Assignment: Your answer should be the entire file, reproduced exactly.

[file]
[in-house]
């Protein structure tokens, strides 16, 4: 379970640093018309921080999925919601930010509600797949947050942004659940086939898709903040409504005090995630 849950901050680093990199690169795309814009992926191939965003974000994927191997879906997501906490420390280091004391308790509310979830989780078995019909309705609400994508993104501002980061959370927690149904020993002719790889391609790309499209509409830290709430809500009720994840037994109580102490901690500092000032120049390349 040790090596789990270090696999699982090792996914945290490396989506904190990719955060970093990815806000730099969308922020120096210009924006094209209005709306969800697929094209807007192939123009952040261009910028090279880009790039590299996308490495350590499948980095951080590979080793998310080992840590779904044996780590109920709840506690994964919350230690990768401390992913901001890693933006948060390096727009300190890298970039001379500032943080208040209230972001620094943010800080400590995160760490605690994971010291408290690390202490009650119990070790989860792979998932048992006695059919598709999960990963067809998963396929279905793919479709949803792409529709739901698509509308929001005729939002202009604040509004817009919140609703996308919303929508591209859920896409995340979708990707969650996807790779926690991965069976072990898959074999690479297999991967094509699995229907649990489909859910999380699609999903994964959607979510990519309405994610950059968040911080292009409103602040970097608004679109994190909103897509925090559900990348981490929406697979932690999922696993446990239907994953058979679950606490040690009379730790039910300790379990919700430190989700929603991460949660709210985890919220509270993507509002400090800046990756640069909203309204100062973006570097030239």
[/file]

[in-house]
């Protein structure tokens, strides 16, 4: 379970640093018309921080999925919601930010509600797949947050942004659940086939898709903040409504005090995630 849950901050680093990199690169795309814009992926191939965003974000994927191997879906997501906490420390280091004391308790509310979830989780078995019909309705609400994508993104501002980061959370927690149904020993002719790889391609790309499209509409830290709430809500009720994840037994109580102490901690500092000032120049390349 040790090596789990270090696999699982090792996914945290490396989506904190990719955060970093990815806000730099969308922020120096210009924006094209209005709306969800697929094209807007192939123009952040261009910028090279880009790039590299996308490495350590499948980095951080590979080793998310080992840590779904044996780590109920709840506690994964919350230690990768401390992913901001890693933006948060390096727009300190890298970039001379500032943080208040209230972001620094943010800080400590995160760490605690994971010291408290690390202490009650119990070790989860792979998932048992006695059919598709999960990963067809998963396929279905793919479709949803792409529709739901698509509308929001005729939002202009604040509004817009919140609703996308919303929508591209859920896409995340979708990707969650996807790779926690991965069976072990898959074999690479297999991967094509699995229907649990489909859910999380699609999903994964959607979510990519309405994610950059968040911080292009409103602040970097608004679109994190909103897509925090559900990348981490929406697979932690999922696993446990239907994953058979679950606490040690009379730790039910300790379990919700430190989700929603991460949660709210985890919220509270993507509002400090800046990756640069909203309204100062973006570097030239």